Edward ELGAR (1857-1934)
Cello Concerto in E minor Op.85 (1918) [27:27]
The Dream of Gerontius Op.38 (1900) [95:05]
Jian Wang (cello); Mark Tucker (tenor); Lilli Paasikivi (mezzo); David Wilson-Johnson (bass-baritone)
Sydney Philharmonia Chorus and TSO Chorus
Sydney Symphony/Vladimir Ashkenazy
rec. Concert Hall of the Sydney Opera House, Sydney, Australia, 31 October 2008 (concerto); 19-20 November 2008
ABC CLASSICS 476 4297 [63:39 + 58:53]
Here is a little paradox about this most personal of Elgar’s great choral works; its early performances – both the good and the bad – were entrusted to non-British conductors. Indeed, after the infamous debacle of Hans Richter’s first performance in Birmingham it was another German, Julius Buths, who recognising the genius of the work gave it the performance it deserved. Yet since that time, with its popularity and stature ensured within the British Isles, it has struggled for sustained international recognition. If that is true in the concert-hall it is especially true in the recording studio. A far from rigorous examination of the catalogue would seem to suggest that prior to the version considered here there seem to be only two performances conducted by ‘foreign’ conductors; Sakari Oramo in Birmingham and Leon Botstein with his American Symphony Orchestra. Remarkably, neither Leonard Slatkin nor Georg Solti for all their extended catalogues of Elgar’s works have commercially recorded Gerontius. So, all the more reason to want to welcome this new non-British interpretation from an Australian orchestra and chorus with the slight surprise of Vladimir Ashkenazy on the podium. Ashkenazy has no extended history of performing British music let alone Elgar but this disc is one of a series that he has made recently implying some kind of Damascene conversion. It enters a crowded fielded with classic versions from Boult and Barbirolli jostling for supremacy with recent successes from Elder, Davis and Hickox. That is not forgetting the special insights Britten and Pears brought to their version.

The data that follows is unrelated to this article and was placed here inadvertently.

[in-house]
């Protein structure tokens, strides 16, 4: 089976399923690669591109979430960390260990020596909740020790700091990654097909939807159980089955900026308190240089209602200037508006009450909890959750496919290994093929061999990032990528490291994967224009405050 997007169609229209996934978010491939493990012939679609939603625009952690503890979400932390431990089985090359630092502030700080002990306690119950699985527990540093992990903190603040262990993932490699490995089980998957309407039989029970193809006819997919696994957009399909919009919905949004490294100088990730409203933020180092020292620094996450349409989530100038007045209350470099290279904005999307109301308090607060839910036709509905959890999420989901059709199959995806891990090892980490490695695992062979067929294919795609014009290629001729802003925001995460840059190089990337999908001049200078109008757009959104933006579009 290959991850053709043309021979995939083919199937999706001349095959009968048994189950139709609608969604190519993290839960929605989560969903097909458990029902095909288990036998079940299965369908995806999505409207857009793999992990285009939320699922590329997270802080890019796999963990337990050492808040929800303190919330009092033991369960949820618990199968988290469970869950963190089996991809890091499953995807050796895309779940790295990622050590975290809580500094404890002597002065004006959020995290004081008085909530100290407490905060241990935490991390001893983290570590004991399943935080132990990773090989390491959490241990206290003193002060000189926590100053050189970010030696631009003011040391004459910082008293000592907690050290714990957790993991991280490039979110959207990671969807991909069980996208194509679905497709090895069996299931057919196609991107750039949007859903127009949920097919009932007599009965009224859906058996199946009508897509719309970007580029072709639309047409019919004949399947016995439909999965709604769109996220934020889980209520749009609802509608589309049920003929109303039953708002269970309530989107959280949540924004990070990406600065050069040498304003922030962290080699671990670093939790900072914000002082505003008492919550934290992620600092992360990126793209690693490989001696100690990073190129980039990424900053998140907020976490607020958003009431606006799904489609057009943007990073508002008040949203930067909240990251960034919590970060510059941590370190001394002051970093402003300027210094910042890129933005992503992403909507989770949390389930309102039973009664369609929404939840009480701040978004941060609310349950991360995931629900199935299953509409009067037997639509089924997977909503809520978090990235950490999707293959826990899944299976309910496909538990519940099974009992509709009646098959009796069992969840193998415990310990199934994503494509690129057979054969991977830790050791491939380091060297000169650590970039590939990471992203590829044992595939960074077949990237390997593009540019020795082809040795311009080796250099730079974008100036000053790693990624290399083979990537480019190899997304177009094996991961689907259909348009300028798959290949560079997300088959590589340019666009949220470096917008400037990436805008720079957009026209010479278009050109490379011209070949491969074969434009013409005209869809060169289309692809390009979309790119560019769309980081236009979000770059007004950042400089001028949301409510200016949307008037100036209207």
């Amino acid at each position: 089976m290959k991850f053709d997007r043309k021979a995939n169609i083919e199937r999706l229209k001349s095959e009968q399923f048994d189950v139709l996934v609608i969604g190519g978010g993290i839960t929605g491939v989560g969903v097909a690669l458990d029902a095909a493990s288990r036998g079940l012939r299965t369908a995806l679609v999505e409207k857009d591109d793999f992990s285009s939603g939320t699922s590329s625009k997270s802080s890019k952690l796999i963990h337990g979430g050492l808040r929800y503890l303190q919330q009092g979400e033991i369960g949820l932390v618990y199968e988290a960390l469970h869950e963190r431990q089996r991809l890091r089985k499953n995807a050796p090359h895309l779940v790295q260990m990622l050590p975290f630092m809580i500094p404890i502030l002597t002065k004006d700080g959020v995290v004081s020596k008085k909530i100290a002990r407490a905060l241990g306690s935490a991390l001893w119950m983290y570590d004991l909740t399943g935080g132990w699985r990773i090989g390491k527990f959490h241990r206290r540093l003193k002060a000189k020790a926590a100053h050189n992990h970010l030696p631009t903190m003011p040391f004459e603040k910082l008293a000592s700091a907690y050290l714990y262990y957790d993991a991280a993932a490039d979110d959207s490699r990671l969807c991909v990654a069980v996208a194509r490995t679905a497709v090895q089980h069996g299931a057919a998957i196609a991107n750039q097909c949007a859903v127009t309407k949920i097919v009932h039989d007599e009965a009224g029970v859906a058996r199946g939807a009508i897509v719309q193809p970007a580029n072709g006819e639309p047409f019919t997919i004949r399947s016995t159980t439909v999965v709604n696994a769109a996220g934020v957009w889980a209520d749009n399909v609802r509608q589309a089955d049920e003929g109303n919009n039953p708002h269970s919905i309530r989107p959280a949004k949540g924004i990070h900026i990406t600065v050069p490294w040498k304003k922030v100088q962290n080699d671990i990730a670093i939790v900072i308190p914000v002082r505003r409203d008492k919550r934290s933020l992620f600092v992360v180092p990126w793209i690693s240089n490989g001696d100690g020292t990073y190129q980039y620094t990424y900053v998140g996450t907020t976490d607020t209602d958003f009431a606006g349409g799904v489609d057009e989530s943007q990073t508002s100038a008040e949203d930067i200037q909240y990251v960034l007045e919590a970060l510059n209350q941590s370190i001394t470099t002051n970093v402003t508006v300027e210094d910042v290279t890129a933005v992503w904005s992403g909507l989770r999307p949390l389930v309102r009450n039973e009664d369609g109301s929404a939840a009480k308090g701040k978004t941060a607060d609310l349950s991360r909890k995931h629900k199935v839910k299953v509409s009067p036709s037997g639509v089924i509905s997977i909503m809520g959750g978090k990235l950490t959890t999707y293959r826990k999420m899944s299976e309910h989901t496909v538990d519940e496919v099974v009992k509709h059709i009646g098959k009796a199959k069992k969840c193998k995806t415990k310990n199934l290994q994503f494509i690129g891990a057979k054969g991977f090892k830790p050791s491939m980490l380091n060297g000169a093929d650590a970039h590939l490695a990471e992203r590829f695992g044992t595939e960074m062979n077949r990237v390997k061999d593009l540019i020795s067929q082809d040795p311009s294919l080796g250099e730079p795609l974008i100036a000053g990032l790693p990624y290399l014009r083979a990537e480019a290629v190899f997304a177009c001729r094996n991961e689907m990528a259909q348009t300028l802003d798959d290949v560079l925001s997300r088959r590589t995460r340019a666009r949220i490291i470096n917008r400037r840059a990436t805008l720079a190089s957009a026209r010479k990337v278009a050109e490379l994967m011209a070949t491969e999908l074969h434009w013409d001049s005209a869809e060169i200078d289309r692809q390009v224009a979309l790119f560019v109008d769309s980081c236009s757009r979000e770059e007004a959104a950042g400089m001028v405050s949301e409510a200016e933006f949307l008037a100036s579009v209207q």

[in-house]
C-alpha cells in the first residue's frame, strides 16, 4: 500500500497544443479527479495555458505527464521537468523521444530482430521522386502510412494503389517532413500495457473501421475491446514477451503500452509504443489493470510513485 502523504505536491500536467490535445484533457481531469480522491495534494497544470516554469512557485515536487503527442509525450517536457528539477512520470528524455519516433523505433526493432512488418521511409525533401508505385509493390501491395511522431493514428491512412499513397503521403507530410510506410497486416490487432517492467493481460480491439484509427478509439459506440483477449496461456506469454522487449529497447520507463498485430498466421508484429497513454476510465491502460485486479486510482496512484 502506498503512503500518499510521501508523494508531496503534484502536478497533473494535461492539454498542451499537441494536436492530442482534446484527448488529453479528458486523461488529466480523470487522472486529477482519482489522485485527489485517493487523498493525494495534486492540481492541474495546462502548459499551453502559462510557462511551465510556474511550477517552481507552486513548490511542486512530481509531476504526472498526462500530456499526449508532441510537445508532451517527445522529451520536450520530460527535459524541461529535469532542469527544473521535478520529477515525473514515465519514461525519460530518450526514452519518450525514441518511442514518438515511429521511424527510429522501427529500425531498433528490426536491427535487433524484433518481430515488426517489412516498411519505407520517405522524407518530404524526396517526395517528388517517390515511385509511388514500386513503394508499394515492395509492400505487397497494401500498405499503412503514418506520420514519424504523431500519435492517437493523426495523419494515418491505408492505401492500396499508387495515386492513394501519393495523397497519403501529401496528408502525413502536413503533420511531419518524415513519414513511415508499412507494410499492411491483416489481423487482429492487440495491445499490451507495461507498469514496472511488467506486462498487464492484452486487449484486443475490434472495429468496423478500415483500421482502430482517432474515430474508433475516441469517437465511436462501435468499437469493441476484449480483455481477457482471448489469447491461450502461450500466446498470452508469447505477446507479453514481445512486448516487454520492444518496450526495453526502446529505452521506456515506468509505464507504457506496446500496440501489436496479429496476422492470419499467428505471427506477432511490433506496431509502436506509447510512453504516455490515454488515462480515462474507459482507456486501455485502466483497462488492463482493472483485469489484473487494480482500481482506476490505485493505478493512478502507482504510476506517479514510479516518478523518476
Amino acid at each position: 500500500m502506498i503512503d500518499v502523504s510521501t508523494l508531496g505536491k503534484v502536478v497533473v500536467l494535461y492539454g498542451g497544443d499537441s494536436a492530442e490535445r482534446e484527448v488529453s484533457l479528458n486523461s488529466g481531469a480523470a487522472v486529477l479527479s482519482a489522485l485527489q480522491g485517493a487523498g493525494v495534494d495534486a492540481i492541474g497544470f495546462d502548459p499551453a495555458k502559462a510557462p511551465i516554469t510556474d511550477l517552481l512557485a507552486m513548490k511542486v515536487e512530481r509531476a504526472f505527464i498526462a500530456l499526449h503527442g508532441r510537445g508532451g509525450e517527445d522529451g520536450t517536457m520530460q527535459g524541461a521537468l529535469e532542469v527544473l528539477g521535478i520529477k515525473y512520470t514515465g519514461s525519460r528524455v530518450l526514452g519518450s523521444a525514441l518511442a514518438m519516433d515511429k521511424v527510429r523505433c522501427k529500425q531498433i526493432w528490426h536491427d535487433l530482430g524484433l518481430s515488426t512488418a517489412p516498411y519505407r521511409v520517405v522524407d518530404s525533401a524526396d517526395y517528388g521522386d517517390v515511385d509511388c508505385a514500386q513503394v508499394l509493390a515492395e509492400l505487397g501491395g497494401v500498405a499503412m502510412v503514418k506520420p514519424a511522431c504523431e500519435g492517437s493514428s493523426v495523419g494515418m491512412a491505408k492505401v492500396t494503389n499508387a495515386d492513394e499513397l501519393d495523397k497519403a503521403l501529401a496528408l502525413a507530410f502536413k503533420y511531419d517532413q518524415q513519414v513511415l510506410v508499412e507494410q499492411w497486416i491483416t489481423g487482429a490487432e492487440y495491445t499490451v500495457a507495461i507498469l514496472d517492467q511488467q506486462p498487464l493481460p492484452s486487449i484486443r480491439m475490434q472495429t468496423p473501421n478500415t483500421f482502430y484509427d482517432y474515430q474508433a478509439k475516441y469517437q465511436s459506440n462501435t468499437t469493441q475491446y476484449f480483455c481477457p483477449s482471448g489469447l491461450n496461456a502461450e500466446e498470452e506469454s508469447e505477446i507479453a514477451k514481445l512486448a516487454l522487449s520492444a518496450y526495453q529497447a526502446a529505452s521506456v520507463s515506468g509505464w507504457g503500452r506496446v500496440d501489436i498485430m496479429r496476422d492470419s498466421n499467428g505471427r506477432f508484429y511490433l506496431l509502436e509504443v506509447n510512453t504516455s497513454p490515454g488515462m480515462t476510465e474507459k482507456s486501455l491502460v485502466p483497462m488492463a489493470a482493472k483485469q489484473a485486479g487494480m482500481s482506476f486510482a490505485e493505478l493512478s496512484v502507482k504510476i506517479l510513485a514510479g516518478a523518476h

I really wanted this performance to be an unqualified triumph if only to prove that there does not need to be any special pleading for Elgar, that his music is not parochial and limited. At its best this is a very good version – curiously at either end of the work. In both the Prelude and the closing Angel’s Farewell Ashkenazy finds a perfect sense of solemn majesty with long-breathed phrases lovingly sustained. In the latter he is helped, no inspired, by the singing of Finnish mezzo Lilli Paasikivi. Her performance throughout is the stellar contribution to this recording. Her voice has exactly the right contralto richness with none of the matronly wobble. Her pronunciation is perfect but at the heart of her interpretation is a sense of gentle ecstasy that graces every passage she sings in Part II. David Wilson-Johnson is as safe a pair of hands as might be expected of a singer who has recorded all the major Elgarian roles for baritone. My only surprise was that I do not think he has recorded Gerontius before. I prefer his Angel of the Agony to his Priest – his engagement with the supplicating text of the former is more palpable and he cannot match the likes of Robert Lloyd for Boult for sepulchral majesty in the latter. Mark Tucker in the title role is more of an acquired taste. His biography in the liner focuses on his remarkable career as a singer of major baroque and classical roles. This might imply that the larger romantic roles would find him underpowered at climaxes. This is exactly how it sounds to me here. The quiet reflective passages are quite gorgeous, sung with a beautifully floated tone and complete identification with the text. As soon as Tucker has to ‘fight’ the orchestra the tone hardens, the clarity of the text is swallowed up and a disfiguringly wide vibrato emerges. It is an object lesson in why Boult turned to Nicolai Gedda. The decision was much questioned at the time but the fact remains that many fine British lyric tenors have foundered on the operatic rocks of this role. Many other fine tenors have not dared to try.